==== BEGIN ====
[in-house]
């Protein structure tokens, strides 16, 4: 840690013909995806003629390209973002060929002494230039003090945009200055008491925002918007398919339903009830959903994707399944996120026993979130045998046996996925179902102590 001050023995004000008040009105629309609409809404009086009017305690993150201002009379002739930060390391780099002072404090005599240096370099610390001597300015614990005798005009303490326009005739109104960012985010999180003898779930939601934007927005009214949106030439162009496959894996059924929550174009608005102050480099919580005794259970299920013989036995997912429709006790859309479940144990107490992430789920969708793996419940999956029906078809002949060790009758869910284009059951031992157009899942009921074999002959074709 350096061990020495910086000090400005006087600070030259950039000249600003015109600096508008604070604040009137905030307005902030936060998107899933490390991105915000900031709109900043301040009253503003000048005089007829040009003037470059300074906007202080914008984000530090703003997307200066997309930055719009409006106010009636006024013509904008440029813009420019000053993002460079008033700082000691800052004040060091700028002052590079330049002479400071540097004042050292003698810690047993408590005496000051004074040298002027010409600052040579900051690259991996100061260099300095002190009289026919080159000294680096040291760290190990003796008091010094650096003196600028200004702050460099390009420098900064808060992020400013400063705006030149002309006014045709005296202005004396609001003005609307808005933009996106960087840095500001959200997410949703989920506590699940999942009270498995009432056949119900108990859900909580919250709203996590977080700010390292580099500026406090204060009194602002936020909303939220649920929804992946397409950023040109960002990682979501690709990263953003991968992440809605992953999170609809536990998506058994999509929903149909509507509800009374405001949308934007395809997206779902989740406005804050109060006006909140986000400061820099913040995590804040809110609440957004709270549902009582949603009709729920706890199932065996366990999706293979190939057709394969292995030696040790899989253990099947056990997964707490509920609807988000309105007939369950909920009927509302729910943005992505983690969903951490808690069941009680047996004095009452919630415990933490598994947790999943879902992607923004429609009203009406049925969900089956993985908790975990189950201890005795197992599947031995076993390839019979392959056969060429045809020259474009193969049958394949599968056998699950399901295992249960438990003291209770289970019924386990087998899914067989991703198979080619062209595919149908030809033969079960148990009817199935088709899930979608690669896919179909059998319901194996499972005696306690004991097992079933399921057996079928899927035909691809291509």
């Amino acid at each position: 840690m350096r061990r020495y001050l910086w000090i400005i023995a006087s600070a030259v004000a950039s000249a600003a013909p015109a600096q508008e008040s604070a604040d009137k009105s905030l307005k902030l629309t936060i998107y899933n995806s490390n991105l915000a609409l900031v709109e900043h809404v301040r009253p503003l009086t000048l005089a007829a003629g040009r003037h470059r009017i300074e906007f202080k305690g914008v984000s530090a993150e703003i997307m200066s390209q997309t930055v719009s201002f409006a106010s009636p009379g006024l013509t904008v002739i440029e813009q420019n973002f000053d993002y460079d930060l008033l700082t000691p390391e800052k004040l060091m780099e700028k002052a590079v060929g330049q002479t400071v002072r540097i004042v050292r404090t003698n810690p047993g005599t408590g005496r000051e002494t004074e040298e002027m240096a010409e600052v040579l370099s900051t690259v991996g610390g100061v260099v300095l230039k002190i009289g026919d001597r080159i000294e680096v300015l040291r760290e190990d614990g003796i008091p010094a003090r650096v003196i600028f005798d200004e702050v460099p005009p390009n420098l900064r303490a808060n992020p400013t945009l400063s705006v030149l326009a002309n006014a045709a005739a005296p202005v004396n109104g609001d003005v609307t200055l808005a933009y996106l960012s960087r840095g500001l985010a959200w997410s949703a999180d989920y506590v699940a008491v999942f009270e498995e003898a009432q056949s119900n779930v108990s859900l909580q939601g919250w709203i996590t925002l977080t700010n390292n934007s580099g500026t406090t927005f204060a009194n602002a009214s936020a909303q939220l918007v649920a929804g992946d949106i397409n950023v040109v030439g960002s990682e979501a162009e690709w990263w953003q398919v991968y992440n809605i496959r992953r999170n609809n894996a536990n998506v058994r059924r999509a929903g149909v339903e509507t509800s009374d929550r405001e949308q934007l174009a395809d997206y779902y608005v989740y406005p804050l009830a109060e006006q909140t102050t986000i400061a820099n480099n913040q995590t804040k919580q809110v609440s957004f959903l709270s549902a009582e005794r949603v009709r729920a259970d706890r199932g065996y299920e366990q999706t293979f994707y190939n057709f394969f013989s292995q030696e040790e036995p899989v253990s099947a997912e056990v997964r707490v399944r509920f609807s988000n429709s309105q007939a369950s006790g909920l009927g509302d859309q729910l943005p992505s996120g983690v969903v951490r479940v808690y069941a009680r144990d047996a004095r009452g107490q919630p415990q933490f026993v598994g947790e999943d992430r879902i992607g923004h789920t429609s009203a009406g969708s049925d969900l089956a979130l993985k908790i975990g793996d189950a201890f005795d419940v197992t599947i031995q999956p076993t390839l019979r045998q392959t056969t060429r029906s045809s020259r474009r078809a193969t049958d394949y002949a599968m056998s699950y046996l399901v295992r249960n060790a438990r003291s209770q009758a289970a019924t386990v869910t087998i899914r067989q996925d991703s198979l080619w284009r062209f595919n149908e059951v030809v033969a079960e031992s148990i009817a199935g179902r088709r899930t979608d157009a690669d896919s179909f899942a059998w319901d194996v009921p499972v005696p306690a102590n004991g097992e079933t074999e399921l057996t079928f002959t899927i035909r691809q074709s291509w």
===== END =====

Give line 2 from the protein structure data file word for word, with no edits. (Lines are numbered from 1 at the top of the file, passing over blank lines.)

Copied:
């Protein structure tokens, strides 16, 4: 840690013909995806003629390209973002060929002494230039003090945009200055008491925002918007398919339903009830959903994707399944996120026993979130045998046996996925179902102590 001050023995004000008040009105629309609409809404009086009017305690993150201002009379002739930060390391780099002072404090005599240096370099610390001597300015614990005798005009303490326009005739109104960012985010999180003898779930939601934007927005009214949106030439162009496959894996059924929550174009608005102050480099919580005794259970299920013989036995997912429709006790859309479940144990107490992430789920969708793996419940999956029906078809002949060790009758869910284009059951031992157009899942009921074999002959074709 350096061990020495910086000090400005006087600070030259950039000249600003015109600096508008604070604040009137905030307005902030936060998107899933490390991105915000900031709109900043301040009253503003000048005089007829040009003037470059300074906007202080914008984000530090703003997307200066997309930055719009409006106010009636006024013509904008440029813009420019000053993002460079008033700082000691800052004040060091700028002052590079330049002479400071540097004042050292003698810690047993408590005496000051004074040298002027010409600052040579900051690259991996100061260099300095002190009289026919080159000294680096040291760290190990003796008091010094650096003196600028200004702050460099390009420098900064808060992020400013400063705006030149002309006014045709005296202005004396609001003005609307808005933009996106960087840095500001959200997410949703989920506590699940999942009270498995009432056949119900108990859900909580919250709203996590977080700010390292580099500026406090204060009194602002936020909303939220649920929804992946397409950023040109960002990682979501690709990263953003991968992440809605992953999170609809536990998506058994999509929903149909509507509800009374405001949308934007395809997206779902989740406005804050109060006006909140986000400061820099913040995590804040809110609440957004709270549902009582949603009709729920706890199932065996366990999706293979190939057709394969292995030696040790899989253990099947056990997964707490509920609807988000309105007939369950909920009927509302729910943005992505983690969903951490808690069941009680047996004095009452919630415990933490598994947790999943879902992607923004429609009203009406049925969900089956993985908790975990189950201890005795197992599947031995076993390839019979392959056969060429045809020259474009193969049958394949599968056998699950399901295992249960438990003291209770289970019924386990087998899914067989991703198979080619062209595919149908030809033969079960148990009817199935088709899930979608690669896919179909059998319901194996499972005696306690004991097992079933399921057996079928899927035909691809291509």